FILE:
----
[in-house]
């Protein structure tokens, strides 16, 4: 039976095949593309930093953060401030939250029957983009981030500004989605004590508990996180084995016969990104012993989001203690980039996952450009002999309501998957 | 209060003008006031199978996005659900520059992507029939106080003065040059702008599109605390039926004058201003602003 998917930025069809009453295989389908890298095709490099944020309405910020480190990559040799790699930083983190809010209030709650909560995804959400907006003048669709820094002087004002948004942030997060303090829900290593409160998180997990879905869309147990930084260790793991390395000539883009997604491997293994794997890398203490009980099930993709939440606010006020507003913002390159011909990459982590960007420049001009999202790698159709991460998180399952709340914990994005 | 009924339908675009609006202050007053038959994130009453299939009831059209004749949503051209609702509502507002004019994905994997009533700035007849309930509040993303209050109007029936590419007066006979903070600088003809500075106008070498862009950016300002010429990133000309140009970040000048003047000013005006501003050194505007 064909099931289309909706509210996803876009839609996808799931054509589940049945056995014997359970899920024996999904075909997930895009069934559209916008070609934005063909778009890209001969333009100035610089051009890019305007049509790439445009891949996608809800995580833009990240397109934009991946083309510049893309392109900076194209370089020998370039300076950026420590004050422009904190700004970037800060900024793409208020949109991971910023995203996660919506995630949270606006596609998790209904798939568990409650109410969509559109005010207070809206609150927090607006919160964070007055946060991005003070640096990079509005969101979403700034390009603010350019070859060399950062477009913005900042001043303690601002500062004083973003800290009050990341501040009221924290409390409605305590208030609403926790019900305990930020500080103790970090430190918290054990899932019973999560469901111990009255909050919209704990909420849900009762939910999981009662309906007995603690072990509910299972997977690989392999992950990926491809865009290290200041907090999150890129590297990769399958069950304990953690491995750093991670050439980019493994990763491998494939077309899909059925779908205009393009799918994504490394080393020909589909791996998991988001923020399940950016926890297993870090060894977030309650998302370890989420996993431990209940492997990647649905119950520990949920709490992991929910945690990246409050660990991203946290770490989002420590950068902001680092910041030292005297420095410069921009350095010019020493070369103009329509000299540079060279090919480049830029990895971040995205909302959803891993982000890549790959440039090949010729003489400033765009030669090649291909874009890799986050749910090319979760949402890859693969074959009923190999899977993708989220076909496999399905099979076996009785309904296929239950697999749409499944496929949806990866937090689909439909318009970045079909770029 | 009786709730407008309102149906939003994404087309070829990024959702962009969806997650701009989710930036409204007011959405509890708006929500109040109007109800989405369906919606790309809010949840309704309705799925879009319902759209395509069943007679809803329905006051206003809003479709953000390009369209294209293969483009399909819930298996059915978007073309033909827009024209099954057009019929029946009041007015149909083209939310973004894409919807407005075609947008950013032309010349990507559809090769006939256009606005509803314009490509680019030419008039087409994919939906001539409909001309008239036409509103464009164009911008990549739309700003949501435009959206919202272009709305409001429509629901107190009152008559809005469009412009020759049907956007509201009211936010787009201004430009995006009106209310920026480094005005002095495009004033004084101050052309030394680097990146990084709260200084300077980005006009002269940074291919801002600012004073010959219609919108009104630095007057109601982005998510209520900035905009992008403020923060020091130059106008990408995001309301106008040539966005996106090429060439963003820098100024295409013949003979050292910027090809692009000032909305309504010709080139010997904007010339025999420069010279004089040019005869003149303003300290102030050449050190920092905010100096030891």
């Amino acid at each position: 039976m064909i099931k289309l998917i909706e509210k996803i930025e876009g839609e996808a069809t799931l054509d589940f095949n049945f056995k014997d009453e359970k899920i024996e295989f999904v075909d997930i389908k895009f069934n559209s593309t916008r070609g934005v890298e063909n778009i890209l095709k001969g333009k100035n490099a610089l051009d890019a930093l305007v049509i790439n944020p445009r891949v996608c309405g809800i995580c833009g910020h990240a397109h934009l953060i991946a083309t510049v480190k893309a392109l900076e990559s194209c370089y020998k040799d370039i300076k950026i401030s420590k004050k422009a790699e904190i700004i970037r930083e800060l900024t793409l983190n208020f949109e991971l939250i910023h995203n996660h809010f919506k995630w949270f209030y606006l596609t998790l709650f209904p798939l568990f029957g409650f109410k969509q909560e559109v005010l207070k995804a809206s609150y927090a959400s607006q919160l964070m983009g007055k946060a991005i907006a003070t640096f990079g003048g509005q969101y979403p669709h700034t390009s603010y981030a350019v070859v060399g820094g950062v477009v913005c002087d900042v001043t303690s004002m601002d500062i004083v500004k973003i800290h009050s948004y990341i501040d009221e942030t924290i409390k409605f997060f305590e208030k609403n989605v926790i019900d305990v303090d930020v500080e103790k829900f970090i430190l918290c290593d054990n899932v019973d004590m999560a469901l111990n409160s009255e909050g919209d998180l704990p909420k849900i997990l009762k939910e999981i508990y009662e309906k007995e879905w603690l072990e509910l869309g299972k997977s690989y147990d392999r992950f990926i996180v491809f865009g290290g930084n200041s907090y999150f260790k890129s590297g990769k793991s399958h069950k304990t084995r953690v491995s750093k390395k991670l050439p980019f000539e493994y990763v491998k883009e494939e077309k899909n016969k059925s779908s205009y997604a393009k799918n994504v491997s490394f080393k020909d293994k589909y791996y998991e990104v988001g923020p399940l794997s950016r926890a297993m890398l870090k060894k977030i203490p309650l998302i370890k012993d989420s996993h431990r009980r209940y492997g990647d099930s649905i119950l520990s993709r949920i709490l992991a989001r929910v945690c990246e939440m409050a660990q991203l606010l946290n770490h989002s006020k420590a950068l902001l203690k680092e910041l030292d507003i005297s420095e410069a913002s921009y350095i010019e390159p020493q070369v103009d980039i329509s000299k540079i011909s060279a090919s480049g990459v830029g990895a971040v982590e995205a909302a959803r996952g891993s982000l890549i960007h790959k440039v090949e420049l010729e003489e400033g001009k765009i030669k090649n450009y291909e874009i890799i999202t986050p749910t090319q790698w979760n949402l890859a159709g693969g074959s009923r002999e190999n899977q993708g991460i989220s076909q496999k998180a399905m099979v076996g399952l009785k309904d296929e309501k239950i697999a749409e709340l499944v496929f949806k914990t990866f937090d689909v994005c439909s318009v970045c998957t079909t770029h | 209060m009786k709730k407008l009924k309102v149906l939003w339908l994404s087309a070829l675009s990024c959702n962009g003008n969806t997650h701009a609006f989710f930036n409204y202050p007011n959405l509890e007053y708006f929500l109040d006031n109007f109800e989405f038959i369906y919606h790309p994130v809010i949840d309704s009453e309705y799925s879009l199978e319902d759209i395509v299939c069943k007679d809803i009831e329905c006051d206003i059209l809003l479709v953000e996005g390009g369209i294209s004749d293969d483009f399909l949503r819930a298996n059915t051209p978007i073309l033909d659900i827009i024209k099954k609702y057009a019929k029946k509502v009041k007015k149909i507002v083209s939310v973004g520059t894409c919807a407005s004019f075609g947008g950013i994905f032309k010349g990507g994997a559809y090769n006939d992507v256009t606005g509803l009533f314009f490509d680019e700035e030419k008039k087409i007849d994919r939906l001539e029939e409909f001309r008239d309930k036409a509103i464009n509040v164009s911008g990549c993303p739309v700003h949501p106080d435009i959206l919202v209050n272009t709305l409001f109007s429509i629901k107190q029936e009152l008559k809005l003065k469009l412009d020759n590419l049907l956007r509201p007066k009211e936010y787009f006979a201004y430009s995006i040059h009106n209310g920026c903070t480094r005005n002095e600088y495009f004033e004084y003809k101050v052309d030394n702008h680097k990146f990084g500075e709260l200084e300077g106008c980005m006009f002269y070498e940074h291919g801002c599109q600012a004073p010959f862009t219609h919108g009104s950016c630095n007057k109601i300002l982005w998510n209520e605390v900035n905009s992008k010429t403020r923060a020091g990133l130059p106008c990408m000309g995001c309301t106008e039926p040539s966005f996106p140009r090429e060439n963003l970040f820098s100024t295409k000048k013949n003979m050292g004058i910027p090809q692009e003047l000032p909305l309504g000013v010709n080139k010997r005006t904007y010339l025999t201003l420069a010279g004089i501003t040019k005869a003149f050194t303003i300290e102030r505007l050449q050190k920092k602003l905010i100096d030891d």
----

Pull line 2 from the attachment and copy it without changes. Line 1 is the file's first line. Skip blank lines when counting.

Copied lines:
């Protein structure tokens, strides 16, 4: 039976095949593309930093953060401030939250029957983009981030500004989605004590508990996180084995016969990104012993989001203690980039996952450009002999309501998957 | 209060003008006031199978996005659900520059992507029939106080003065040059702008599109605390039926004058201003602003 998917930025069809009453295989389908890298095709490099944020309405910020480190990559040799790699930083983190809010209030709650909560995804959400907006003048669709820094002087004002948004942030997060303090829900290593409160998180997990879905869309147990930084260790793991390395000539883009997604491997293994794997890398203490009980099930993709939440606010006020507003913002390159011909990459982590960007420049001009999202790698159709991460998180399952709340914990994005 | 009924339908675009609006202050007053038959994130009453299939009831059209004749949503051209609702509502507002004019994905994997009533700035007849309930509040993303209050109007029936590419007066006979903070600088003809500075106008070498862009950016300002010429990133000309140009970040000048003047000013005006501003050194505007 064909099931289309909706509210996803876009839609996808799931054509589940049945056995014997359970899920024996999904075909997930895009069934559209916008070609934005063909778009890209001969333009100035610089051009890019305007049509790439445009891949996608809800995580833009990240397109934009991946083309510049893309392109900076194209370089020998370039300076950026420590004050422009904190700004970037800060900024793409208020949109991971910023995203996660919506995630949270606006596609998790209904798939568990409650109410969509559109005010207070809206609150927090607006919160964070007055946060991005003070640096990079509005969101979403700034390009603010350019070859060399950062477009913005900042001043303690601002500062004083973003800290009050990341501040009221924290409390409605305590208030609403926790019900305990930020500080103790970090430190918290054990899932019973999560469901111990009255909050919209704990909420849900009762939910999981009662309906007995603690072990509910299972997977690989392999992950990926491809865009290290200041907090999150890129590297990769399958069950304990953690491995750093991670050439980019493994990763491998494939077309899909059925779908205009393009799918994504490394080393020909589909791996998991988001923020399940950016926890297993870090060894977030309650998302370890989420996993431990209940492997990647649905119950520990949920709490992991929910945690990246409050660990991203946290770490989002420590950068902001680092910041030292005297420095410069921009350095010019020493070369103009329509000299540079060279090919480049830029990895971040995205909302959803891993982000890549790959440039090949010729003489400033765009030669090649291909874009890799986050749910090319979760949402890859693969074959009923190999899977993708989220076909496999399905099979076996009785309904296929239950697999749409499944496929949806990866937090689909439909318009970045079909770029 | 009786709730407008309102149906939003994404087309070829990024959702962009969806997650701009989710930036409204007011959405509890708006929500109040109007109800989405369906919606790309809010949840309704309705799925879009319902759209395509069943007679809803329905006051206003809003479709953000390009369209294209293969483009399909819930298996059915978007073309033909827009024209099954057009019929029946009041007015149909083209939310973004894409919807407005075609947008950013032309010349990507559809090769006939256009606005509803314009490509680019030419008039087409994919939906001539409909001309008239036409509103464009164009911008990549739309700003949501435009959206919202272009709305409001429509629901107190009152008559809005469009412009020759049907956007509201009211936010787009201004430009995006009106209310920026480094005005002095495009004033004084101050052309030394680097990146990084709260200084300077980005006009002269940074291919801002600012004073010959219609919108009104630095007057109601982005998510209520900035905009992008403020923060020091130059106008990408995001309301106008040539966005996106090429060439963003820098100024295409013949003979050292910027090809692009000032909305309504010709080139010997904007010339025999420069010279004089040019005869003149303003300290102030050449050190920092905010100096030891």